TODAY’S READING: 1 Peter
Peter wrote to Gentile Christians in present day central and western Turkey, including the provinces that today border Armenia, Syria, and Lebanon (Pontus and Cappadocia). He likely wrote around 64 A.D., right about the time Nero began to escalate his persecution of Christians. Peter opened the book by calling himself a sent one, for the apostolic fathers seriously applied their missionary orders to take the gospel to all the world. Egyptian theologians contend this letter might have been written from Cairo as at that time Babylon (1 Peter 5:13) was the name of the old fort the Persians built on the Nile after they invaded Egypt in the fifth century B.C. Regardless the location, it is a missionary letter to the converted peoples of Turkey telling them persecution is normal and we can endure it in a way that glorifies Jesus.
No indigenous church among unreached peoples is established if extraction is the normal policy for ing believers under duress. It is the most natural reaction in the world to remove our loved ones from pain, but it may not be the wisest or the most loving in the long term. If we really love the church, if we really want to see indigenous churches established among every people, then we will have to be part and party to decisions that encourage those being persecuted to stay where the pain is and endure. Further, we will have to model what we exhort. Peter, nowhere in his letter to beloved Christians, exhorted them to leave or flee. Rather, he counseled them to keep their eyes on heaven, endure with the brotherhood, and live above reproach.
Heavenly Eyes. We are pilgrims; we don’t belong here. We are sojourners; we are just passing through. We have an inheritance incorruptible waiting for us, reserved in heaven. Salvation is assured now, but not fully received until that crowning day. Peter reminded those in pain that they were kept by the power of God through salvation ready to be revealed at the last time. He reminded them to rest their hope fully on the grace that would be brought when Jesus returns. We stay in our hurtful earthly homes, for our eyes are on heaven, and we know if we leave our contexts of trial, then our earthly family will have even less opportunity to hear the gospel and live with us forever with our heavenly family.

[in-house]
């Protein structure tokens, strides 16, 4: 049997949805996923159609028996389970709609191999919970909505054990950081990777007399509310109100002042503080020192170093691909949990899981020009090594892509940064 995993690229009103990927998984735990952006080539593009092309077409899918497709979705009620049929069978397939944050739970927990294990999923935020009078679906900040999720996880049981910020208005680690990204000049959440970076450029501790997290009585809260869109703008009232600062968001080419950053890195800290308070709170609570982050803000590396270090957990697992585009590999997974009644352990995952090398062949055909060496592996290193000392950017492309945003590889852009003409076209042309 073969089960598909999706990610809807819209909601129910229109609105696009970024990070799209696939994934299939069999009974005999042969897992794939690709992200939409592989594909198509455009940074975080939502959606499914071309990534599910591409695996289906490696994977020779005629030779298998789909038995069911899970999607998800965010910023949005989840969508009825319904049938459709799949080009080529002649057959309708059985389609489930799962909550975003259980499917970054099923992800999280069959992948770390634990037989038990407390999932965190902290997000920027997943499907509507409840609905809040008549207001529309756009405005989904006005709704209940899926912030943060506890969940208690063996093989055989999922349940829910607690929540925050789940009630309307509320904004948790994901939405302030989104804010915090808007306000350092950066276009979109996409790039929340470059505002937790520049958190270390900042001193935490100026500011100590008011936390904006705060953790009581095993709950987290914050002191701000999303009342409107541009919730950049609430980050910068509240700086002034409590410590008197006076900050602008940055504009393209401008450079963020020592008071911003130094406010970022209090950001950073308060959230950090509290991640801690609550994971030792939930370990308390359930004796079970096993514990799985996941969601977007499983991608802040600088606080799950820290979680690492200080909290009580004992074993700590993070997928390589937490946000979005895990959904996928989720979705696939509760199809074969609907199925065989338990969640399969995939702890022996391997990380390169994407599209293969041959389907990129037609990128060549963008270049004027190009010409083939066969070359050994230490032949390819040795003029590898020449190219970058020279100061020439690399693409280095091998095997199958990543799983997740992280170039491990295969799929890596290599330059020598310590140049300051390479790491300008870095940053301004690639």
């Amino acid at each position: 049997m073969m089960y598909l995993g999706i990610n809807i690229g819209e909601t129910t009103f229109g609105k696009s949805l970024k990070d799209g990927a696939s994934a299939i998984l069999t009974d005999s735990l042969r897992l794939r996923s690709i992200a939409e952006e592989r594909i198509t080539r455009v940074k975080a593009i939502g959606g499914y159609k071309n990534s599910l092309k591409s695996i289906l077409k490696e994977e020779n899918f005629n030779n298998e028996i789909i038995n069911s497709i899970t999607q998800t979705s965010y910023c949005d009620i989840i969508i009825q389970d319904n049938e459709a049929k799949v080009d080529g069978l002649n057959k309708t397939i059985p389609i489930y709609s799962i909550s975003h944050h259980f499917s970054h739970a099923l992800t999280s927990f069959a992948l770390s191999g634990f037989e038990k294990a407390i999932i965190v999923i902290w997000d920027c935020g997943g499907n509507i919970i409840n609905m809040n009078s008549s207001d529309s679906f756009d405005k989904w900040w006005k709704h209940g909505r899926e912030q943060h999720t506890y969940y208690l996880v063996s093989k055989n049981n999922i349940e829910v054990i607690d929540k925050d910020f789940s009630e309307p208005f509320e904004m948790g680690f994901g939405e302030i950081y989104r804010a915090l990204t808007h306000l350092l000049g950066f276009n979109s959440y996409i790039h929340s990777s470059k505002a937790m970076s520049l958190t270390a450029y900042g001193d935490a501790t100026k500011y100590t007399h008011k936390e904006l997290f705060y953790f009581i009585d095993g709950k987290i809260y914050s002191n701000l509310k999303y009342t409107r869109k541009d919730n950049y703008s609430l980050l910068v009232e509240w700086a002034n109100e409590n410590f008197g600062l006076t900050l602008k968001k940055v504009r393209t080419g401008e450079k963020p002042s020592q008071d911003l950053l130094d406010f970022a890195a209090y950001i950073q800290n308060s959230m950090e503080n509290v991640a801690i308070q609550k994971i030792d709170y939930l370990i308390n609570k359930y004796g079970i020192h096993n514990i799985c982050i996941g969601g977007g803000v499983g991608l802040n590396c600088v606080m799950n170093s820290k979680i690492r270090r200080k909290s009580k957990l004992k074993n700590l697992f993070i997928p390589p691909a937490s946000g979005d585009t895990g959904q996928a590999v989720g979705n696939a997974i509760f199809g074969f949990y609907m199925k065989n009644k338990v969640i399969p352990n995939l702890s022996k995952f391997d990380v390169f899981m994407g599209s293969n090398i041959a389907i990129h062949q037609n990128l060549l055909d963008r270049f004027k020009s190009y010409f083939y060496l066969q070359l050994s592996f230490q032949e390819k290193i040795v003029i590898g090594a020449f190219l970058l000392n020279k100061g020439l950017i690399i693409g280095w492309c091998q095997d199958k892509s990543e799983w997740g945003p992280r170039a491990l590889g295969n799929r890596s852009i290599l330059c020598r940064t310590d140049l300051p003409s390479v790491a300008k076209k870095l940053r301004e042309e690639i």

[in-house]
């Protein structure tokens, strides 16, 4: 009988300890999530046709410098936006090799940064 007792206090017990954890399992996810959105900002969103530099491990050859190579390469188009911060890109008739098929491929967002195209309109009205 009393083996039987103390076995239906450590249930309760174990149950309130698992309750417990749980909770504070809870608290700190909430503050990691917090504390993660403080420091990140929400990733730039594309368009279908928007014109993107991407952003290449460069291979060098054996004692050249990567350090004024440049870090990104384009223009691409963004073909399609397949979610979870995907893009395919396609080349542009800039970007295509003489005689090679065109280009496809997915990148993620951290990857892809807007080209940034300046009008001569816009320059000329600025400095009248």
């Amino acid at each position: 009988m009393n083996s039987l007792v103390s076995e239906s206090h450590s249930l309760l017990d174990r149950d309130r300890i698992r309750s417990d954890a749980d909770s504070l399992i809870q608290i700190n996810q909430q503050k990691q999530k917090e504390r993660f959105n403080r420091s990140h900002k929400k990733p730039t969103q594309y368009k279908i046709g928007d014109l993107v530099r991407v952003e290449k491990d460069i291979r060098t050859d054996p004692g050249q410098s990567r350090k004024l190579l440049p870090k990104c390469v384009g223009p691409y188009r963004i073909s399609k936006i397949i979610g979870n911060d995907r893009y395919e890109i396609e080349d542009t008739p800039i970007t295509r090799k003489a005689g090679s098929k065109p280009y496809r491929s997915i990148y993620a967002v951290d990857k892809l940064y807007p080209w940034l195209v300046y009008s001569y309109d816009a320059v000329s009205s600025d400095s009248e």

Collective Endurance. A favorite trick of the enemy is to make us think we are alone, that no one has suffered as we have, that no one understands. Peter reminded his readers to rejoice when we partake of Christ’s sufferings, for He suffered more, He suffered first, He understands. Peter reminds us to feel blessed when we suffer as a Christian, for the Spirit of glory and of God rests upon us. Peter reminds us that we resist the devil firmly because the same sufferings are experienced by the brotherhood. In this sense, let us not be the weak-in-faith link. Let us hold the line with the brotherhood.
Living Above Reproach. The chosen generation, royal priesthood, holy nation, and special people are, in the context of Peter’s writing, by the mercy of God, unreached people in present day Turkey who are called to proclaim the praises of Him who called them out of their false religion into God’s marvelous light. We, from all nations, are to live with incorruptible beauty, being of one mind, compassionate, tenderhearted, courteous, and absorbing evil. Missionary living is winsome, not abrasive. We can be prophetic without being punks, holy without being haughty. We are going to suffer, so let’s do so gloriously.